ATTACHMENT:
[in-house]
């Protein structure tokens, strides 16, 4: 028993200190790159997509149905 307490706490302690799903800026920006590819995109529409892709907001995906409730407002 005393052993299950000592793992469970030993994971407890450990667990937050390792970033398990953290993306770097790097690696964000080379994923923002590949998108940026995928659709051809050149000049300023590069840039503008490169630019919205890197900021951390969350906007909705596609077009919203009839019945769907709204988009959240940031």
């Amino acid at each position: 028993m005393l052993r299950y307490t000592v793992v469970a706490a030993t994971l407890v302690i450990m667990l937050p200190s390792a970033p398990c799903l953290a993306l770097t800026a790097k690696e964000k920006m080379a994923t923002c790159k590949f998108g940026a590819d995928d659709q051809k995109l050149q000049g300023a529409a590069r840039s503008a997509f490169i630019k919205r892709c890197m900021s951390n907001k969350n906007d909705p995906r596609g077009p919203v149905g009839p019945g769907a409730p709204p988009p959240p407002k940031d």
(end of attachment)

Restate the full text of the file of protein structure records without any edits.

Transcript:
[in-house]
């Protein structure tokens, strides 16, 4: 028993200190790159997509149905 307490706490302690799903800026920006590819995109529409892709907001995906409730407002 005393052993299950000592793992469970030993994971407890450990667990937050390792970033398990953290993306770097790097690696964000080379994923923002590949998108940026995928659709051809050149000049300023590069840039503008490169630019919205890197900021951390969350906007909705596609077009919203009839019945769907709204988009959240940031």
């Amino acid at each position: 028993m005393l052993r299950y307490t000592v793992v469970a706490a030993t994971l407890v302690i450990m667990l937050p200190s390792a970033p398990c799903l953290a993306l770097t800026a790097k690696e964000k920006m080379a994923t923002c790159k590949f998108g940026a590819d995928d659709q051809k995109l050149q000049g300023a529409a590069r840039s503008a997509f490169i630019k919205r892709c890197m900021s951390n907001k969350n906007d909705p995906r596609g077009p919203v149905g009839p019945g769907a409730p709204p988009p959240p407002k940031d």